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Inspiring Conversations with Trey and Nikki Wooton of We Rock the Spectrum – Forest Hill

Today we’d like to introduce you to Trey and Nikki Wooton.

Hi Trey and Nikki, thanks for sharing your story with us. To start, maybe you can tell our readers some of your backstory.
Nikki is a teacher but have been a stay-at-home-mom for years. Because of our son being on the autism spectrum and getting overwhelmed at the typical play places, we became aware of a need in our community for a safe place where all kids – especially kids with special needs- could play with others in an inclusive, judgment-free atmosphere. As parents, it was hard to take our son to the regular places because he would get so overwhelmed so quickly. Most places aren’t created with the special needs child in mind. We weren’t sure how to fulfill this need until 2016 when we saw a billboard in Missouri that was advertising a We Rock the Spectrum. We looked into bringing one to our county, but it wasn’t the right time. Late 2018, we looked into it again and started the process. Our desire to serve the special needs community by providing an inclusive place to play was stronger than the many different obstacles. We began construction in the Fall of 2019. Even then, we had issues with construction and our timeline was extended. Finally, we announced our grand opening for April. A week later, we canceled the grand opening and braced for the unknown as COVID19 spread across the world. We were finally able to open on June 1, 2020 for private rentals to give families a safe and clean option to play. As things opened up more, we were able to offer more. We are beginning to see the fruition of our hard work and perseverance from this past year. As COVID is settling, more people are finding out about us and checking us out. The mission of inclusion and being a safe place for all is definitely evident in our day to day business.

We all face challenges, but looking back would you describe it as a relatively smooth road?
It most definitely has not been a smooth ride. Our opening was initially set back a month or so because of some construction hurdles. Once we could finally see the end of construction and began planning our grand opening, COVID happened. Our April grand opening was canceled. We were finally able to open with less grandeur on June 1. We initially opened with private rentals where families or small groups could come to the gym and play with just their group. Since we opened during the pandemic, we have struggled in the aspect of families being comfortable going into public places indoors. Once they come into our facility, they realize how clean and safe the gym really is. As things opened up more, we now offer public open play and birthday parties. The biggest challenge we face now is people knowing that we are open and are for all kids. We have been relying on people who come into the gym to share their experiences on social media. Another obstacle, of course, has been the financial burden of still paying bills when things didn’t start off as well as they should have. But things are getting better.

As you know, we’re big fans of We Rock the Spectrum – Forest Hill. For our readers who might not be as familiar what can you tell them about the brand?
We Rock the Spectrum is a sensory gym for all kids of all abilities. This means that we provide a safe and inclusive place for parents to bring their kids to play. Our gym caters to kids with autism and other special needs, but neurotypical and special needs kids both come and play. All kids need sensory input. All kids need a place to run, jump, spin, swing, and climb where the parents don’t have to worry about them. The parents love that they can play and interact as well. Our gym has become a place where families meet up for playdates and many friendships have been formed at our gym this past year as well. We have had many parents share how thankful they are for We Rock providing a one-of-a-kind environment during the pandemic. We have connected with many professionals who work with kids and families with special needs to form a network of support. We are a meeting and training place for county and community agencies. The community college has incorporated us into their intern partnership program. We are working on a few other partnerships with community agencies to provide volunteer and employment opportunities for teens and adults with special needs. Since we have been open, the community has embraced us as a place of inclusion. We have been able to bring more awareness to the idea of all abilities working and playing together.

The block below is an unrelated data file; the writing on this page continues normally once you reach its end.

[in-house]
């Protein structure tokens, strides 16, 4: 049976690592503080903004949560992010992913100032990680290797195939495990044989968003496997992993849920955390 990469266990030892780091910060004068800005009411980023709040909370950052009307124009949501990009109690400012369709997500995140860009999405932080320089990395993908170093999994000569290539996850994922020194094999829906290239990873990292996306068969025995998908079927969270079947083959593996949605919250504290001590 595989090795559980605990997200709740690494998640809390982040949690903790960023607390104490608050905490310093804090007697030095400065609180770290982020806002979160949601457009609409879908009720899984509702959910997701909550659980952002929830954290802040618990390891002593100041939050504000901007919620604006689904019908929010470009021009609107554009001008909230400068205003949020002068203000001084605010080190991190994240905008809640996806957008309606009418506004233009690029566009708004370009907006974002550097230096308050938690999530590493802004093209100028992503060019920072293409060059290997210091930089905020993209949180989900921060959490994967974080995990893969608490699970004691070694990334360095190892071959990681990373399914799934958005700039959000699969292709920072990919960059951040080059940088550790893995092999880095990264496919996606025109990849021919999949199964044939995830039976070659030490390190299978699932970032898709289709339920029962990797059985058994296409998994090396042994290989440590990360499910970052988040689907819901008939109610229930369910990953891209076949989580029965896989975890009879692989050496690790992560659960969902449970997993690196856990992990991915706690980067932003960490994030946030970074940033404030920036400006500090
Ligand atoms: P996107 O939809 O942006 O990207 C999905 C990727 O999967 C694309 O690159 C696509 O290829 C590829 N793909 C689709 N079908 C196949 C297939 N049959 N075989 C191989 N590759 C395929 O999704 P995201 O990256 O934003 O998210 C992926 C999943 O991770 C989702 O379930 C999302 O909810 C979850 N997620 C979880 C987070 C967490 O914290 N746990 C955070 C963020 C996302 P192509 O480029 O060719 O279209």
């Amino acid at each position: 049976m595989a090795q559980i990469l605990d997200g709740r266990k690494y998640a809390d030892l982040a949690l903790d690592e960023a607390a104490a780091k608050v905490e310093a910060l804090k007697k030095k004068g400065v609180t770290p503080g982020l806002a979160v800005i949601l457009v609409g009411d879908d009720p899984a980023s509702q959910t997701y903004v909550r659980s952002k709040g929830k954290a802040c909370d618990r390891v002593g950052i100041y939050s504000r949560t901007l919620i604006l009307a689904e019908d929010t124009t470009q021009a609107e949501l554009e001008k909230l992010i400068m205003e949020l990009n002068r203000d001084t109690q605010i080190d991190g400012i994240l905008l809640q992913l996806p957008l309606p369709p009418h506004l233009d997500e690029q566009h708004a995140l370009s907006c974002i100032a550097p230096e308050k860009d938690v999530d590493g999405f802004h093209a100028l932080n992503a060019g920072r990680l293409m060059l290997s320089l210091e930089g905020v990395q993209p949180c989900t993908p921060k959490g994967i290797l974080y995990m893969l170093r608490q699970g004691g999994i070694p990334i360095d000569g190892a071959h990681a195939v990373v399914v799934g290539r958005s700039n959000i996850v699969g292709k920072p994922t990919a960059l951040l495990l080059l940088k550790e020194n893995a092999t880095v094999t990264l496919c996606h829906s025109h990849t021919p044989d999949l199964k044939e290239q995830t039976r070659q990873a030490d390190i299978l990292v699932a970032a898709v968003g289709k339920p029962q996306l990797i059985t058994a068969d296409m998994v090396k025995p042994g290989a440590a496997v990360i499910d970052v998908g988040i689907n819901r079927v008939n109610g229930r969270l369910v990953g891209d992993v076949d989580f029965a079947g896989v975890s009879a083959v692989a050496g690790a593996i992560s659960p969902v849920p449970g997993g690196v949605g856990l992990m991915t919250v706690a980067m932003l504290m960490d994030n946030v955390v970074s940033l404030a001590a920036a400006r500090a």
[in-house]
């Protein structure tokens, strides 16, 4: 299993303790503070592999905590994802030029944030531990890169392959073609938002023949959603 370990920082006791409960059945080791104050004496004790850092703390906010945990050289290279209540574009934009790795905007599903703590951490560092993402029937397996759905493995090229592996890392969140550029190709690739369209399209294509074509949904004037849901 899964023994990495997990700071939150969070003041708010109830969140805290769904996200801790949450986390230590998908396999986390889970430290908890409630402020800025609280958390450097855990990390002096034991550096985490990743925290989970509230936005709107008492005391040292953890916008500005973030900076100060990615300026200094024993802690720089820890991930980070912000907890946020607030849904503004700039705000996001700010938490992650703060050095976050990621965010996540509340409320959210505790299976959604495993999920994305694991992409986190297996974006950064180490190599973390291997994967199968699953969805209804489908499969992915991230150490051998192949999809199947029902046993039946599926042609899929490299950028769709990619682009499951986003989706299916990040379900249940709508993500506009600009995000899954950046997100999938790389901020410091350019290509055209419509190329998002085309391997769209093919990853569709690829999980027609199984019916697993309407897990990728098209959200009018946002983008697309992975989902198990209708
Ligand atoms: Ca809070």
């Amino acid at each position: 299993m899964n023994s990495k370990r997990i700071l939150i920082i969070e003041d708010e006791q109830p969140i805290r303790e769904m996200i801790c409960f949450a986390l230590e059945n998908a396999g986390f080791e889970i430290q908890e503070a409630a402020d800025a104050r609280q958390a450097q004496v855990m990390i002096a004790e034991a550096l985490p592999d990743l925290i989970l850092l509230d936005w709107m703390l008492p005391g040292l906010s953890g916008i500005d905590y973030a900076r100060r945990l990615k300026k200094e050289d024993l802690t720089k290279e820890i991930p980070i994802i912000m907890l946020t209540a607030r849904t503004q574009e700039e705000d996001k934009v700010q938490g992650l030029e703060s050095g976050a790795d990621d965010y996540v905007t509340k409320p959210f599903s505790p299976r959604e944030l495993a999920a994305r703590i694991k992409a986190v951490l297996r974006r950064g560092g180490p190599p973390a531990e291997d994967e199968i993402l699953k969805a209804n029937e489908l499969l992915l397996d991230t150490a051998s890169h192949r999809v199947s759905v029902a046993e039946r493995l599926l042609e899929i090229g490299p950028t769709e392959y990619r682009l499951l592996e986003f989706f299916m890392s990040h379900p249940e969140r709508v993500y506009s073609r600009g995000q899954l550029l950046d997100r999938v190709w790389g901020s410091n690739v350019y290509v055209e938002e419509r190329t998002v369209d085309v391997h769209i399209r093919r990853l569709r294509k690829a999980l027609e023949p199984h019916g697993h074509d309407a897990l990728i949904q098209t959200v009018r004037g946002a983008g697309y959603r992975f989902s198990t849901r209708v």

We offer Open Play for families to come in and play alongside other families six days a week. We also offer Private Rentals where one group can enjoy the gym for themselves. Private Birthday Parties are the center of our weekends. We are beginning to offer classes, special events, toddler times, parent’s night outs, and more. We are most proud of the fact that we are inclusive and “Finally a place you never have to say I’m sorry.” We are for ALL kids and ALL abilities.

Do you have any advice for those looking to network or find a mentor?
The thing that works well for us is just making relationships. We have been reaching out to professionals and sharing who we are and what we are doing for the community. We talk to our families who come in and listen to ideas they have or connect with people they know. Before we even opened, we were contacting and meeting with anyone who would give us a minute to share what we are doing. We are willing talk to and share our story with anyone who will listen.


  • Open Play: $14 for one child / $12 siblings
  • Private Rentals: $60 for 1hr / $90 for 1.5hrs

Contact Info:

Image Credits
Nikki Wooton

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